Keeping the blogosphere posted on the goings on of the world of submarines since late 2004... and mocking and belittling general foolishness wherever it may be found. Idaho's first and foremost submarine blog. (If you don't like something on this blog, please E-mail me; don't call me at home.)

Friday, January 28, 2011

Navy Uniform Updates

Here's a story on the new Navy uniform message (NAVADMIN 025/11). In addition to authorizing cutlasses for Chiefs, it finally allows Sailors to wear "portable electronic devices" on their belts. This is a long-overdue change, and by "long overdue" I mean that it's kind of OBE since most PEDs fit in your shirt pocket nowadays. Unless, of course, there are Pentagon staffers who want to run around with an iPad strapped to their waist. Luckily, the message still prohibits the use of the Borg-looking Bluetooth earwigs when indoors. I have an unreasonable dislike of those things, wondering why the person thinks they're so important that they have to save that extra second to answer the phone, apparently an urgent call from the President. Plus, they look demented when they're just standing in the middle of a room talking when there's no one around.

Thursday, January 27, 2011

USS Louisville DV Embark

Here's a COMSUBPAC video of a Distinguished Visitor embark for educators from Hawaii schools on USS Louisville (SSN 724) a couple of weeks ago:

What was your favorite VIP underway? Or were they all a waste of time?

Friday, January 21, 2011

Baby Nukes To Get Smarter?

Check out this post, with accompanying documention, from NavyCS Blog. It says that they're raising the academic requirements for incoming enlisted Nuclear Field candidates to “increase the chances for Nuclear Field pipeline training and Fleet success, and lower academic attrition in the Nuclear Field training pipeline.”

Basically, it looks like they're raising the minimum required score on the NAPT (which looks like the replacement for the old Nuclear Field Qualifying Test, except you don't have to take it if your ASVAB composite is high enough) and tightened up the high school math requirement to look at grades.

What do you think? Will this lower attrition? Personally, I've always thought Nuke School attrition (at least on the enlisted side) was good for the Navy; a lot of the best Submariners I knew were "Nuke Waste", and they might not have come into the Navy without the nuclear carrot and concomitant cash dangling in front of them. On the other hand, I can see if people have a problem with what has always kind of looked like a classic "bait-and-switch" recruiting technique.

What do you think? [Alternate question: Is "Nuke Waste" a derogatory term? I've always thought that people had no problem with it, but since I was a Nuc officer maybe the guys weren't being completely honest with me. If it is derogatory, I apologize for using it.]

Super Stealth Submarine -- Hide Your Kids, Hide Your Wife!

[Intel Source: Eagle1] Here's an article that follows up a previous report of a DARPA project that speculates that new acoustic energy-absorbing "metamaterials" could render submarines "invisible" to sonar. Excerpt:
The researchers tested their cloak’s ability to hide a steel cylinder. They submerged the cylinder in a tank with an ultrasound source on one side and a sensor array on the other, then placed the cylinder inside the cloak and watched it disappear from their sonar. Curious to see if the hidden object’s structure played a role in the cloaking phenomenon, the researchers conducted trials with other objects of various shapes and densities. “The structure of what you’re trying to hide doesn’t matter,” Fang said. “The effect is similar. After we placed the cloaked structure around the object we wanted to hide, the scattering or shadow effect was greatly reduced.” The geometry is not theoretically scaled with wavelengths.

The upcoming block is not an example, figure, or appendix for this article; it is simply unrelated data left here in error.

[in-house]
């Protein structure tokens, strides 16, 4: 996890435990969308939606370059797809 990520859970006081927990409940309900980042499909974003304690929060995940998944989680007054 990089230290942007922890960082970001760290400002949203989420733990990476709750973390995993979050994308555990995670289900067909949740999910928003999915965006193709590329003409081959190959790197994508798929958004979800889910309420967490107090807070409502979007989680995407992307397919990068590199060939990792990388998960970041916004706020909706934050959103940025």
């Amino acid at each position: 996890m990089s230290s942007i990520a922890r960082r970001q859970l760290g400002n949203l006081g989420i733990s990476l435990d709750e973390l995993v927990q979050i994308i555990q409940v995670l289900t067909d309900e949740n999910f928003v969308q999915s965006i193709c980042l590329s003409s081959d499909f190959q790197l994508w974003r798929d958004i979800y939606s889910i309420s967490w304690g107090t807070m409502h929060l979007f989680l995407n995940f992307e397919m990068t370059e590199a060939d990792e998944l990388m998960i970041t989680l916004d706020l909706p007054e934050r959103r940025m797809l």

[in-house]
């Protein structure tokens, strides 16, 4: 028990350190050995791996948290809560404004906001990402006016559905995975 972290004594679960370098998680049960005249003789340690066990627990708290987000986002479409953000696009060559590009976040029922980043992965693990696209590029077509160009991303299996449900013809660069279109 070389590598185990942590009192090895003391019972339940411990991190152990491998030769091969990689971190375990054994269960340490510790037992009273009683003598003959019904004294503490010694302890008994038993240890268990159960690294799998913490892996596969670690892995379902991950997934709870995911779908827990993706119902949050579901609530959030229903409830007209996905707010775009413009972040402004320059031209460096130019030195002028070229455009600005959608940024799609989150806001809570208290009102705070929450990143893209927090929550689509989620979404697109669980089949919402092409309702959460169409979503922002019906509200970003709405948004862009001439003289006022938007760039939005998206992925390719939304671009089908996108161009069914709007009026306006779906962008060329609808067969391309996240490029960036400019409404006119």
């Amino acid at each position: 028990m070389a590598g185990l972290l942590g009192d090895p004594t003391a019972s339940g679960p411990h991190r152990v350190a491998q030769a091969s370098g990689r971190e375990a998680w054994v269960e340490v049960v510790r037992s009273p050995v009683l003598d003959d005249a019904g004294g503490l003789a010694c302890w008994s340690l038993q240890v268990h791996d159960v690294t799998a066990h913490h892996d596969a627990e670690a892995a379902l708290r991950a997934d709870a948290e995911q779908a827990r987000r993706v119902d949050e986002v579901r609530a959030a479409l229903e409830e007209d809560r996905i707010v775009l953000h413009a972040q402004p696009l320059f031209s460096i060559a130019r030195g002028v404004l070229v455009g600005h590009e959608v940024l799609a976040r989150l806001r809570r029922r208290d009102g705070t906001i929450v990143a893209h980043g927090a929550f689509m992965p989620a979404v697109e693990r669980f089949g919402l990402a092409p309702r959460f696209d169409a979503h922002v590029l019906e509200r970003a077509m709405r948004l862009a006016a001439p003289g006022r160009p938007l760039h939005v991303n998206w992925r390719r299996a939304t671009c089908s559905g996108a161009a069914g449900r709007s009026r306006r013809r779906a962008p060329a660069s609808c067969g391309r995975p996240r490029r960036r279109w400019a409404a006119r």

I'm glad DARPA is working on stuff like this; in case there is a possible breakthrough in areas like this, I'd much rather that we make it. As far as the possibility that this material could be used to "hide" submarines, however, I see a couple of obvious problems: 1) I doubt that you could make a material of this nature retain its characteristics while expanding and contracting with the submarine's hull as it changes depth, and 2) the frequency range mentioned in the article doesn't seem that relevant for ASW.

When discussing this article, please don't mention any actual frequency ranges of interest.

[Here's another article on a potential new Navy breakthrough. This one involves skimmers with laser beams on their decks.]

Wednesday, January 19, 2011

USS Louisville COB Fired

Navy Times is reporting that the Chief of the Boat on USS Louisville (SSN 724) has been fired:
Senior Chief Yeoman (SS) Savan Patel was relieved as chief of the boat by his commanding officer, Cmdr. Lee Sisco, due to a loss of confidence in Patel’s ability to serve in that capacity, according to SUBPAC spokeswoman Cmdr. Christy Hagen.
...Patel, 32, is a 14-year Navy veteran who served on three fast attack submarines prior to his assignment to the Louisville. He reported as chief of the boat in July 2009...
He seems fairly young, as well as junior (Time in Service-wise), to have been a COB. Has this become more common?

Update 0728 27 Jan: Here's an article from a Honolulu newspaper that seems to confirm that a DUI was involved; I'm assuming that the COs name being given as the person arrested was an editing error.

I'm going to be deleting some of the comments soon; you know which ones they are (they involve unsubstantiated claims).

Saturday, January 15, 2011

Anatomy of a Sub

Checking out the new "Share" functionality on YouTube for Blogger.